The Deccan Chronicle article can be accessed here.

INDIA’S SOLAR CAPACITY CROSSES 10 GW:

As per the article in DNA India, the New and Renewable Energy Minister, Piyush Goyal, declared that India has crossed 10,000 MW of solar energy on the 12th of this month and has increased more than three times in the last three years. This milestone coincided with the commissioning of 45 MW solar power project in Rajasthan by National Thermal Power Corporation (NTPC).

This is in concurrence with the proposed goal that India has of installing 100 GW of solar capacity 2022 and its renewable energy capacity to 175 GW.

CERC DECLARES NEW REC FLOOR AND FORBEARANCE PRICE

CERC came up with draft regulations in which they have reduced the prices of their Renewable Energy Certificates to a historic low. The new floor and forbearance prices from the same have been covered in our previous blog which also contains a link of the draft regulation.

REConnect Energy’s co-founder and director, Vibhav Nuwal made the following observations about the scenario in Business Standard “This change rewards non-compliant companies, which can now comply at a much lower cost. It will exert further pressure on distressed projects”.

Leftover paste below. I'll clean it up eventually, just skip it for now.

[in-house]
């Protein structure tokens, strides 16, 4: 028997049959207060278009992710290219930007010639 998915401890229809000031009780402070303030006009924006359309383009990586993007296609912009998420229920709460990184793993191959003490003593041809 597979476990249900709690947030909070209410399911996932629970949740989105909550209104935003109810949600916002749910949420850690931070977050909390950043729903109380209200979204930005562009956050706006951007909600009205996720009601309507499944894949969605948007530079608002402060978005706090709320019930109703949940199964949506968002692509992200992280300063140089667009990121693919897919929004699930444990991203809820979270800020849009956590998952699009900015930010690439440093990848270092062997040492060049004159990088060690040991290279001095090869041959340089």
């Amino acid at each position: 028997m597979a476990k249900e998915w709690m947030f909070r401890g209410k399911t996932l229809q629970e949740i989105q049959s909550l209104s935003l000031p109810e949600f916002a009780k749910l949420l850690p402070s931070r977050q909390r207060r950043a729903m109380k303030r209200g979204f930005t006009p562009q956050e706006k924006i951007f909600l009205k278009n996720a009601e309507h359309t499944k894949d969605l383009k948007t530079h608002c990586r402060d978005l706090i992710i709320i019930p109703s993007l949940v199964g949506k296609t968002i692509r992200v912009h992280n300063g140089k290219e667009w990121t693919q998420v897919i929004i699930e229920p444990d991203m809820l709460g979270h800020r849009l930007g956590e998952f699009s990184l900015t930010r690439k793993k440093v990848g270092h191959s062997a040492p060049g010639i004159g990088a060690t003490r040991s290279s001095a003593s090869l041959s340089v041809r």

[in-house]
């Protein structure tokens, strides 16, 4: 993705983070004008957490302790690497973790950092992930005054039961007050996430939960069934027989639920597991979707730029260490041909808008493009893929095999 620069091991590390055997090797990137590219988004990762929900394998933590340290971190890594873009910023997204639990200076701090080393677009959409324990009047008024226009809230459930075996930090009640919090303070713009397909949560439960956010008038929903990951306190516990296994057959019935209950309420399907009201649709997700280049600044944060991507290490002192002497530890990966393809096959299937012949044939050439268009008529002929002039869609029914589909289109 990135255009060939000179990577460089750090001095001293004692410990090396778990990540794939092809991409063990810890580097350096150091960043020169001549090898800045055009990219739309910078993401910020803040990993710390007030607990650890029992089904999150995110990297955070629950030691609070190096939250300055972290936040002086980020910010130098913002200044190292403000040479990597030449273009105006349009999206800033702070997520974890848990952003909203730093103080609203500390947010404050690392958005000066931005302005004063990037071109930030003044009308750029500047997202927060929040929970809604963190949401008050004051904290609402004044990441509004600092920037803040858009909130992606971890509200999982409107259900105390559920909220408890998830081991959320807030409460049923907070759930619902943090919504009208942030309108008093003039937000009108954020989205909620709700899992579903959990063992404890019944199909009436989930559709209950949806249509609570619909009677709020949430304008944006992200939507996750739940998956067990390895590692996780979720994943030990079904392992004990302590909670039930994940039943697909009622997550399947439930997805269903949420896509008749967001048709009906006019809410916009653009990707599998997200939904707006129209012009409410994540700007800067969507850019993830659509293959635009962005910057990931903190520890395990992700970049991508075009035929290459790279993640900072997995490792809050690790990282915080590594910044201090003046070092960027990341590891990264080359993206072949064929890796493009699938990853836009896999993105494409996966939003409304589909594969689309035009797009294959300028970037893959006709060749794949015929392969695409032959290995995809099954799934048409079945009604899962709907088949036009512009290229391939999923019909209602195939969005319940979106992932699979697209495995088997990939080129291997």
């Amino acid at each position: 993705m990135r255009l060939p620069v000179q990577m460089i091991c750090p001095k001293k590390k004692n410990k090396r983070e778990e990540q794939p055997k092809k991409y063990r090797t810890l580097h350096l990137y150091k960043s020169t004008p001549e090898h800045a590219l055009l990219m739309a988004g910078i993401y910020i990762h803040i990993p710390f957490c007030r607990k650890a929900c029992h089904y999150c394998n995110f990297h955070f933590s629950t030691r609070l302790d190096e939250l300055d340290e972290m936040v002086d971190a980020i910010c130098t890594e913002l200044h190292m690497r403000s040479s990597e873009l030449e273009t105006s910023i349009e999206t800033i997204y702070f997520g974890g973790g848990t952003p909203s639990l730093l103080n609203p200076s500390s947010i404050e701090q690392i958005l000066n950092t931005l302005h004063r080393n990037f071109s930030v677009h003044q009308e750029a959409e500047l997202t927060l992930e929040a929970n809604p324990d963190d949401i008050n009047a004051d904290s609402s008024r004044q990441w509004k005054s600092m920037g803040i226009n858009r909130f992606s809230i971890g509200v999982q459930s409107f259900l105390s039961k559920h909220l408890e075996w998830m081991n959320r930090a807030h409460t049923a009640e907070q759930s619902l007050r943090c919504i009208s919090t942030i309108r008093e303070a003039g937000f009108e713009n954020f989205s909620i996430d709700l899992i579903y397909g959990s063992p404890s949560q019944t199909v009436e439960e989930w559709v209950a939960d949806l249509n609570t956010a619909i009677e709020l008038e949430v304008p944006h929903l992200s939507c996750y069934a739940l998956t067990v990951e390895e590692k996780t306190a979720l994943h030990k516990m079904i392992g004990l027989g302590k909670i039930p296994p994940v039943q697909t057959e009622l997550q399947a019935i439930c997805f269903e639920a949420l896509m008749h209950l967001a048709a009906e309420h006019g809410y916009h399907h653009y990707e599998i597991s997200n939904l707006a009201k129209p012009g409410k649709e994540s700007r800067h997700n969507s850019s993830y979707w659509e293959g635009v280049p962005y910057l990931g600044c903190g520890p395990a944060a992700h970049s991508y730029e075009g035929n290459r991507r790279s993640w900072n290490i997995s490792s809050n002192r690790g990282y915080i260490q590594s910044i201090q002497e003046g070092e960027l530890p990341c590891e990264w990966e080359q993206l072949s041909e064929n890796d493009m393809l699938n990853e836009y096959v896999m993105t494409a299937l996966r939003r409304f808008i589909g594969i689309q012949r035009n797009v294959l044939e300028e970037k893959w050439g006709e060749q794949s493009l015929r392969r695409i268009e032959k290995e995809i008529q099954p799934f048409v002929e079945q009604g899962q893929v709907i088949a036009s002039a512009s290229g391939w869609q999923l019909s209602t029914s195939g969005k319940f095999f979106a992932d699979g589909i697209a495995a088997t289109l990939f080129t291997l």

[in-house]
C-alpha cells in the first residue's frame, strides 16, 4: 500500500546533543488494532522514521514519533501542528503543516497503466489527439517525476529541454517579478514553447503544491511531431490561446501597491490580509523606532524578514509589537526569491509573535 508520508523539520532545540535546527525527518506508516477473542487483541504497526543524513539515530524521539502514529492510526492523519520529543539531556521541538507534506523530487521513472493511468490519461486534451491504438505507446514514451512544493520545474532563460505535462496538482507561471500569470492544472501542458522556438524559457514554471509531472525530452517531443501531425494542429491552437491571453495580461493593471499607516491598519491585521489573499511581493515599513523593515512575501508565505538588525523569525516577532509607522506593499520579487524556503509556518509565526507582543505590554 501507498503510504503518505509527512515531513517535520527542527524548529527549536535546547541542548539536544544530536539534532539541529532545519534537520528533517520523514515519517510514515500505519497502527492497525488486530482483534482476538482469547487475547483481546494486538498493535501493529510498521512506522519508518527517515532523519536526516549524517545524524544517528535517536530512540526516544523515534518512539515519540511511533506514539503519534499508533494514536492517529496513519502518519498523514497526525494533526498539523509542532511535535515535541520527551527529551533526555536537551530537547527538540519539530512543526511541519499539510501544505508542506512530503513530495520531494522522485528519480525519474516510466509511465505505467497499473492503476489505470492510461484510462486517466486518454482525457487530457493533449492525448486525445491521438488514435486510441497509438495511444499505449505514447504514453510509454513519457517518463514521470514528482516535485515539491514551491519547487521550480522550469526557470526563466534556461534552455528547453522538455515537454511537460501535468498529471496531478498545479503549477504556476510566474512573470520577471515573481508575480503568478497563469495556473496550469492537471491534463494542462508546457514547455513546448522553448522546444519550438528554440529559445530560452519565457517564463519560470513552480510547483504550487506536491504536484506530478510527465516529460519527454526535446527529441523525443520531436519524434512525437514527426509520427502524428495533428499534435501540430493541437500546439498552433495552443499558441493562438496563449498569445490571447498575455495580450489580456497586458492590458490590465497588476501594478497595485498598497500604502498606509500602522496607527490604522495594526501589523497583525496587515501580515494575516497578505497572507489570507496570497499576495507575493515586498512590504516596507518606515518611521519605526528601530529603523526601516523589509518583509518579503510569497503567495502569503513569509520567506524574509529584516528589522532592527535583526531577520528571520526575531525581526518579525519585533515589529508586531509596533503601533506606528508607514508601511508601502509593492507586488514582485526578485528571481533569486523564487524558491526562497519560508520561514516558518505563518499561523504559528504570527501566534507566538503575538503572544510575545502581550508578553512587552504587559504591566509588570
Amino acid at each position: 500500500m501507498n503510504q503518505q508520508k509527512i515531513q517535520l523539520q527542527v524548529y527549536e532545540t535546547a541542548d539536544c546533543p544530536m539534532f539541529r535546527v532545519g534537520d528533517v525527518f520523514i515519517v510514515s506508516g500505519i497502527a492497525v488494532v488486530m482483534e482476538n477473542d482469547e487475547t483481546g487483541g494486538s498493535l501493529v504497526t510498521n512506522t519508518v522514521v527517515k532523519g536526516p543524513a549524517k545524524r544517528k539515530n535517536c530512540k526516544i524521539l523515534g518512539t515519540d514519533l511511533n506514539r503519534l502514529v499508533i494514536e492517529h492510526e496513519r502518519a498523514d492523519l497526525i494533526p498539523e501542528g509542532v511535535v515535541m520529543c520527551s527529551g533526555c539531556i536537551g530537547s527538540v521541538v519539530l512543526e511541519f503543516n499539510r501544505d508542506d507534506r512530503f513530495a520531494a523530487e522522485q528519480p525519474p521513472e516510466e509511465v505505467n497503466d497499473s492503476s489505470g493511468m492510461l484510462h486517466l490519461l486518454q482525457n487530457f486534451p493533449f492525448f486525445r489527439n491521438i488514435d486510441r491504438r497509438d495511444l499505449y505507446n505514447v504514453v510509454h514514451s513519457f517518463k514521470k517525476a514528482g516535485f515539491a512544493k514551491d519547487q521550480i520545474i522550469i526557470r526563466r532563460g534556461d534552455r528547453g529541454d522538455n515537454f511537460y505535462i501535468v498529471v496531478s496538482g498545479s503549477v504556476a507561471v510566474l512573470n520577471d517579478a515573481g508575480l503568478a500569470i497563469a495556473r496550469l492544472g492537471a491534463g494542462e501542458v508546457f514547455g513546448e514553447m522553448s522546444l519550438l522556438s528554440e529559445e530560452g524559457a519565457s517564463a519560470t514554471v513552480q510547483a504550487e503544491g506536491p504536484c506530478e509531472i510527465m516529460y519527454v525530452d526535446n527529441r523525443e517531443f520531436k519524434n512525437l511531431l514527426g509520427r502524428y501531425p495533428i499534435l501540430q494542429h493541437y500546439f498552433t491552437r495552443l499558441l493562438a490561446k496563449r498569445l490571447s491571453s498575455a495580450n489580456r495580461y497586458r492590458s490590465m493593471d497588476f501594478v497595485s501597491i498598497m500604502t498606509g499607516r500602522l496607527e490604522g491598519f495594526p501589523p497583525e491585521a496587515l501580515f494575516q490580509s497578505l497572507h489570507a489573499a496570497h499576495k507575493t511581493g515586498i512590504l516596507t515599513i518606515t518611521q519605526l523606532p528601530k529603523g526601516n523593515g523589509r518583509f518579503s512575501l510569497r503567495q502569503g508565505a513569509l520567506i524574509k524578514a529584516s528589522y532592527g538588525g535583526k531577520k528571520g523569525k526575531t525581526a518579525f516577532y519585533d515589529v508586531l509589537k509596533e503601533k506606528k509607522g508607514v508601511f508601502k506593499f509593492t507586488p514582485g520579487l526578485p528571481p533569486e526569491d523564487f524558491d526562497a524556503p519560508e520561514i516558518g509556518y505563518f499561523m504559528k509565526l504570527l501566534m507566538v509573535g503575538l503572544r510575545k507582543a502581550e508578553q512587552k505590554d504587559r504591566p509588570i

CERC DECLARES NEW REC FLOOR AND FORBEARANCE PRICE

Honorable Central Electricity Regulatory Commission has determined floor and forbearance prices for REC (solar and non-solar)  which will be valid from April 1, 2017 onwards. The prices have reduced significantly and the solar prices are set to reduce from Rs 3,500 to Rs 1,000 and the non-solar REC prices are set to reduce from Rs 1,500 to Rs 1,000.

 

No Vintage Multiplier has been proposed for any technology and existing vintage multiplier for Solar generating technologies registered in REC mechanism prior to 1st January 2015 and shall expire after 31st March 2017.

 

The proposed floor and forbearance prices are given below:

 

The following is the REC price trend: